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AWSJ: Malaysian Government Plans To Wrest Control of Renong
By Leslie Lopez
18/7/2001 9:14 pm Wed
[Nampaknya game sudah 'over' untuk Halim Saad yang dulunya begitu
dimanja. Tetapi ini semua silapmata belaka untuk mengabui mata. Jika
tidak pasti seseorang perlu didenda. Soalnya mengapa tiada?
The Asian Wall Street Journal
18th July 2001
Malaysian Government Plans
By LESLIE LOPEZ
Staff Reporter of THE WALL STREET JOURNAL
KUALA LUMPUR, Malaysia -- The Malaysian government is planning a
takeover bid that could wrest control of Renong Group away from its
controlling shareholder -- and signal a new tack toward handling the
country's bad-debt problem.
One of Malaysia's biggest conglomerates, Renong's businesses run banks
and toll roads, own oil and gas fields, and develop and build real
estate. it also is the country's biggest corporate debtor. but Renong,
the former investment arm of Prime Minister Mahathir Mohamad's ruling
party, has made slow progress in restructuring its 13 billion ringgit
($3.42 billion) of outstanding debt. And this is prompting the
government to take action.
According to senior financial executives and government officials
close to the plan, a government agency will announce a takeover plan
for United Engineers Malaysia Bhd., which owns a 32.6% stake in
Renong, as early as next week. As a result of Renong's convoluted and
complex equity structure, a successful takeover bid by the government
would result in businessman Halim Saad -- Renong's main shareholder
and executive chairman -- losing control of his business empire.
A change in ownership at the Renong Group would be the biggest
aftershock to date following the departure in June of Malaysia's
former finance minister, Tun Daim Zainuddin. Tun Daim, until recently
a close adviser and ally of Dr. Mahathir, and who also was considered
one of Tan Sri Halim's top benefactors.
Senior government officials close to the planned UEM takeover say the
exercise, which could cost the government as much as two billion
ringgit, was directed personally by Dr. Mahathir last week.
Azman Yahya, managing director of the government agency set up to
dispose of Malaysia's bad loans, Pengurusan Danaharta Nasional Bhd.,
will supervise the government's takeover bid, financial executives
say. Should the bid succeed, Datuk Azman is then expected to succeed
Tan Sri Halim and head the new management team in charge of Renong
Renong Bhd. and UEM are both publicly listed. In addition to UEM's
stake in Renong, Renong controls a 37.1% interest in UEM. Through a
complex shareholding structure, the two concerns control an additional
nine listed companies, which at one time represented the core business
investments of Dr. Mahathir's party, the United Malays National
Organization, or UNMO. Tan Sri Halim owns a 16.5% equity interest in
Renong and effectively controls the entire group.
Under Tun Daim's tenure as finance minister, several heavily indebted
companies with good political connections received state help, drawing
A government bid to take over UEM would appear not to be the same type
of state-backed bailout. The government expects a large number of
acceptances for its takeover offer will come from banks that hold UEM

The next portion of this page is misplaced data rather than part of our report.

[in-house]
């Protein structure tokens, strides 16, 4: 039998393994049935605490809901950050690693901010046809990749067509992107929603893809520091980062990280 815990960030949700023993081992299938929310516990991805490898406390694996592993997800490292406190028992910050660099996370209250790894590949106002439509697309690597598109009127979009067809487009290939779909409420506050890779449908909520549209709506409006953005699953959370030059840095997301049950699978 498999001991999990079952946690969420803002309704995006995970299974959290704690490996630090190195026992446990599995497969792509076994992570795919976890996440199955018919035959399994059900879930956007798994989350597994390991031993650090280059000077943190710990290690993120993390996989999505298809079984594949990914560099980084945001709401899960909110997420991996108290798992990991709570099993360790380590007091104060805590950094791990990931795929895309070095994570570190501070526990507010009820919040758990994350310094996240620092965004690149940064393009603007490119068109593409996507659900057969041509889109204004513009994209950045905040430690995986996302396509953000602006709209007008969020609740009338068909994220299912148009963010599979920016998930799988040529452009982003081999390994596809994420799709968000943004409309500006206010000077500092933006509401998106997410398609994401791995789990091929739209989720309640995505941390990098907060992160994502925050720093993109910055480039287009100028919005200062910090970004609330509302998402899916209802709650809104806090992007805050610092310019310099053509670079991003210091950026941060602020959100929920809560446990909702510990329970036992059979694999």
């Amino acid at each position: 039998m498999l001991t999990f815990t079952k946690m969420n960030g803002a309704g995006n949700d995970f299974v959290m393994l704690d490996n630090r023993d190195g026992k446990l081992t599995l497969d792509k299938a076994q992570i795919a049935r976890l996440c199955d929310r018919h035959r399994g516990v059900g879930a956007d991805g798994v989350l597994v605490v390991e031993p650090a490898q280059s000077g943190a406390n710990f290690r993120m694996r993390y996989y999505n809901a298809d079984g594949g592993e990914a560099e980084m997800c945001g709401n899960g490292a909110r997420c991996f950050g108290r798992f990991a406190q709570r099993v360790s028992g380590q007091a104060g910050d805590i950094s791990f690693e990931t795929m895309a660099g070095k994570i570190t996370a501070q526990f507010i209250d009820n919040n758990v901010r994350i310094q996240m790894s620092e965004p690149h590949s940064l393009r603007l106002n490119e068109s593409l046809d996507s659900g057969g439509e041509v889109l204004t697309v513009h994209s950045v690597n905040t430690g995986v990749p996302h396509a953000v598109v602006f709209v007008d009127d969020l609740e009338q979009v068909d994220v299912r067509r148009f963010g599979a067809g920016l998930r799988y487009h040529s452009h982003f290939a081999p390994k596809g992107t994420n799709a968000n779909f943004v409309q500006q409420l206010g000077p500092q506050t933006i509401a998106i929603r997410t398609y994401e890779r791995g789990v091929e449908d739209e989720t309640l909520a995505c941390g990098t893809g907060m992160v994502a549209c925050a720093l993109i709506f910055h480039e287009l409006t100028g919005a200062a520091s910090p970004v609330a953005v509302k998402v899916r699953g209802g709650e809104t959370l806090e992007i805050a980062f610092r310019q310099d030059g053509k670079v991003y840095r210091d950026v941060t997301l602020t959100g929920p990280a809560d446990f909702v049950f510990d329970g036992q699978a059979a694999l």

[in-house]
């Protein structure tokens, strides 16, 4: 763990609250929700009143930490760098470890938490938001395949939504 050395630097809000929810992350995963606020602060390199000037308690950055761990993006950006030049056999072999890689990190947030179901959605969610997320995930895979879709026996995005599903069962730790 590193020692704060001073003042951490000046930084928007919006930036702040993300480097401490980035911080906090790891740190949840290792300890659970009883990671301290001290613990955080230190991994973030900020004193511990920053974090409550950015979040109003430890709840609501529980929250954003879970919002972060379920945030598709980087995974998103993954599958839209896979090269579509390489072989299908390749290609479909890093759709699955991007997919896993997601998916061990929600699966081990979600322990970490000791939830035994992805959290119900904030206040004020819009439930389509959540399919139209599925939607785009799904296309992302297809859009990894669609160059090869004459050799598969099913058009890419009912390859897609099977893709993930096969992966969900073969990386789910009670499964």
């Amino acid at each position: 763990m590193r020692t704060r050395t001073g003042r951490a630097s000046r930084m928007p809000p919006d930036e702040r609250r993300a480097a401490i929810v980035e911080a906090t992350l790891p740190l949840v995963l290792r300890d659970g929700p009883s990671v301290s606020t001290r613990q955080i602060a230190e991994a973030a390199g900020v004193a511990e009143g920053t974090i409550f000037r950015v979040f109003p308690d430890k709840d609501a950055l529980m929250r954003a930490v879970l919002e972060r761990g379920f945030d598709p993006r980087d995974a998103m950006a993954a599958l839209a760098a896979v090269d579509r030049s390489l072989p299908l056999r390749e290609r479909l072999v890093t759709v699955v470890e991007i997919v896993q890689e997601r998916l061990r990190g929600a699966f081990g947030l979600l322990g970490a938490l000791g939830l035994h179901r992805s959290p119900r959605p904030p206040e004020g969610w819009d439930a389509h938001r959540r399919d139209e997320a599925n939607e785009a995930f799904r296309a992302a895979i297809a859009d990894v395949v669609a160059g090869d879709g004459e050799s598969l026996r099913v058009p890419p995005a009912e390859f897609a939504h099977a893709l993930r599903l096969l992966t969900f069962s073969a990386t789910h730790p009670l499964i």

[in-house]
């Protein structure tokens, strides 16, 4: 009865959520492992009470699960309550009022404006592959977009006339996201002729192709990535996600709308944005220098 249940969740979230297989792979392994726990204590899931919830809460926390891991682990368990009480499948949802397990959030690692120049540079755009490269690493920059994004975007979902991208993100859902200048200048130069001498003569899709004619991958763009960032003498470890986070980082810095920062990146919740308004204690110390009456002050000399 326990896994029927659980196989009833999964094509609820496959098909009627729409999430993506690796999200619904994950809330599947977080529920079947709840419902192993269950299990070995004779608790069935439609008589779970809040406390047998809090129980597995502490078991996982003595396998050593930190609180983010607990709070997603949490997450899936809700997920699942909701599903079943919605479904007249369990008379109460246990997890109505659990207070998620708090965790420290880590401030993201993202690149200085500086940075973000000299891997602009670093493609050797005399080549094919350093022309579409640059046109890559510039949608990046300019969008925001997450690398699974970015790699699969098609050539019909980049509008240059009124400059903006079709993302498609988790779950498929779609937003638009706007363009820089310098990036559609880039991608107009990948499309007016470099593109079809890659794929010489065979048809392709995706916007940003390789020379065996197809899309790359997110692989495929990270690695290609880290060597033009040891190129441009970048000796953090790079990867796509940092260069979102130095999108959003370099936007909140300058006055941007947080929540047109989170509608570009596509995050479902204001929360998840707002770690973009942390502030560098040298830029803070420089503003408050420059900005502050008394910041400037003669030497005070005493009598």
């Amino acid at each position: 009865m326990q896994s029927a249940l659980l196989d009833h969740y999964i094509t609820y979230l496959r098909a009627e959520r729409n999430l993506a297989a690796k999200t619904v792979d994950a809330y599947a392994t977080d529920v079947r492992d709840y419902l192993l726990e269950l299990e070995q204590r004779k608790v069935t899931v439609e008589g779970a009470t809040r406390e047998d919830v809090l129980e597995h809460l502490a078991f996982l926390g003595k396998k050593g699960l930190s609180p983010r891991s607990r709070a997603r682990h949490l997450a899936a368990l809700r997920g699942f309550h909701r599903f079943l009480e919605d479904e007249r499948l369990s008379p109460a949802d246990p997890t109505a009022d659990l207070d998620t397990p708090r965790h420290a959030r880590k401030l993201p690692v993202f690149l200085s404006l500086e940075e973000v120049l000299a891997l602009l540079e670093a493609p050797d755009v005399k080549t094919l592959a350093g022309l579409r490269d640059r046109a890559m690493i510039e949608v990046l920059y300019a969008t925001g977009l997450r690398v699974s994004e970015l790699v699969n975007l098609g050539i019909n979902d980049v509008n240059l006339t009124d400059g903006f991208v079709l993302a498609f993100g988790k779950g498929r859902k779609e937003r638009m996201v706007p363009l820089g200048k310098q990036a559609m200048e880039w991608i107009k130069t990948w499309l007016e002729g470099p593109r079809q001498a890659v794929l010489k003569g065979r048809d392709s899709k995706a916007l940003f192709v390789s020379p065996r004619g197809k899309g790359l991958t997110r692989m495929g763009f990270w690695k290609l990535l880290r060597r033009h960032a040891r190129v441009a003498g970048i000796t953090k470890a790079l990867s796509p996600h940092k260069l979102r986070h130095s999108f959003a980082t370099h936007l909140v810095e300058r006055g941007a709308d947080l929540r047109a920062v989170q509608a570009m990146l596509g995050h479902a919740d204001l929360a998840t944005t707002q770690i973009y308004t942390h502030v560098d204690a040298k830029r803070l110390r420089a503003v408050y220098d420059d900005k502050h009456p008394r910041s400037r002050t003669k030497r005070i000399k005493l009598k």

shares as collateral for loans to Renong Group and from minority
shareholders of the company.
Moreover, removing Tan Sri Halim as head of Renong is intended to send
a message that politically well-connected companies and business
groups will no longer be afforded special treatment, and top
management will be punished for past excesses, government officials
Kuala Lumpur expects to accumulate at least 45% of UEM shares through
its bid, according to a senior financial executive familiar with the
plan. He added that the price offered will be slightly above market
value. Speculation of a possible bid stoked heavy trading in UEM
shares, which closed up 16% Tuesday at 3.56 ringgit apiece, a gain of
50 sen from Monday.
Heavy Debt Load
In mid-1997, when Asia fell into a deep financial crisis, Renong had
26 billion ringgit in debt, accounting for roughly 5% of total loans
in the Malaysian banking system at the time. Both Renong and UEM have
restructured a combined 8.4 billion ringgit in debt through the
issuance of seven-year bonds in early 1999. Renong also paid the
entire four billion ringgit in debt owed by another associate company,
Time Engineering Bhd., early this year with proceeds from the listing
of its wholly owned telecommunications subsidiary.
Complicating the Renong debt problem is a 3.2 billion ringgit personal
debt Tan Sri Halim owes to UEM. That debt to UEM is a result of a put
option Tan Sri Halim entered into in early 1998, which commits him to
purchase 32% of UEM's holdings in Renong. Partial payment of 100
million ringgit for the put option fell due last Saturday and Tan Sri
Halim was given a 60-day extension -- his second extension since
February -- by the UEM board to make good on his installment payment.
One government official involved in the UEM takeover plan says that
should the plan succeed, Renong, under the leadership of Danaharta's
Datuk Azman, would consider selling some of group's assets to retire
its debt. More complex, however, will be the settlement of the bonds
Renong issued, which the government official described as a "huge
Financial executives close to the UEM takeover plan say Dr. Mahathir
decided to enlist Danaharta's Datuk Azman because of the 37-year-old
former banker's strong track record at the asset-management company,
which has emerged as a prime mover in getting Malaysia's battered
banking system back on its feet.
Datuk Azman declined to comment.